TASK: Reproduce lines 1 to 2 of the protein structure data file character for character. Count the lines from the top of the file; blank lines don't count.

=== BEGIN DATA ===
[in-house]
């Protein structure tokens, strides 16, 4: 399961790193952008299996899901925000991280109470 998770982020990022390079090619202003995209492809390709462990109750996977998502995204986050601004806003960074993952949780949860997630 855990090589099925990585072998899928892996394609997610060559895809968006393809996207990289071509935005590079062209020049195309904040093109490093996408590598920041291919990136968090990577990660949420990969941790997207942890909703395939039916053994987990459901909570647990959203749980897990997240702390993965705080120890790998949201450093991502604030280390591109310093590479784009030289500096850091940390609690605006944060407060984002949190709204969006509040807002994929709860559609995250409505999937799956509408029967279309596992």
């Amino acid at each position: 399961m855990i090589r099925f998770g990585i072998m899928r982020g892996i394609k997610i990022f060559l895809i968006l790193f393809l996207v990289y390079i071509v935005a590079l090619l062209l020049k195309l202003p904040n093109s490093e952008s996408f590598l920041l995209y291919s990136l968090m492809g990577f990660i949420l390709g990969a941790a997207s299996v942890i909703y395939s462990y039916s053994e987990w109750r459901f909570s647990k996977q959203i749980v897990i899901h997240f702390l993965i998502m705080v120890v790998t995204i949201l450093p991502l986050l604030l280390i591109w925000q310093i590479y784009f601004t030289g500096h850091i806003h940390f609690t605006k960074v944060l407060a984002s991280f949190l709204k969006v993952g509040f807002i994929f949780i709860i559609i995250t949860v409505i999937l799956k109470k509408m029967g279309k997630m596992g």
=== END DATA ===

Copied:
[in-house]
């Protein structure tokens, strides 16, 4: 399961790193952008299996899901925000991280109470 998770982020990022390079090619202003995209492809390709462990109750996977998502995204986050601004806003960074993952949780949860997630 855990090589099925990585072998899928892996394609997610060559895809968006393809996207990289071509935005590079062209020049195309904040093109490093996408590598920041291919990136968090990577990660949420990969941790997207942890909703395939039916053994987990459901909570647990959203749980897990997240702390993965705080120890790998949201450093991502604030280390591109310093590479784009030289500096850091940390609690605006944060407060984002949190709204969006509040807002994929709860559609995250409505999937799956509408029967279309596992």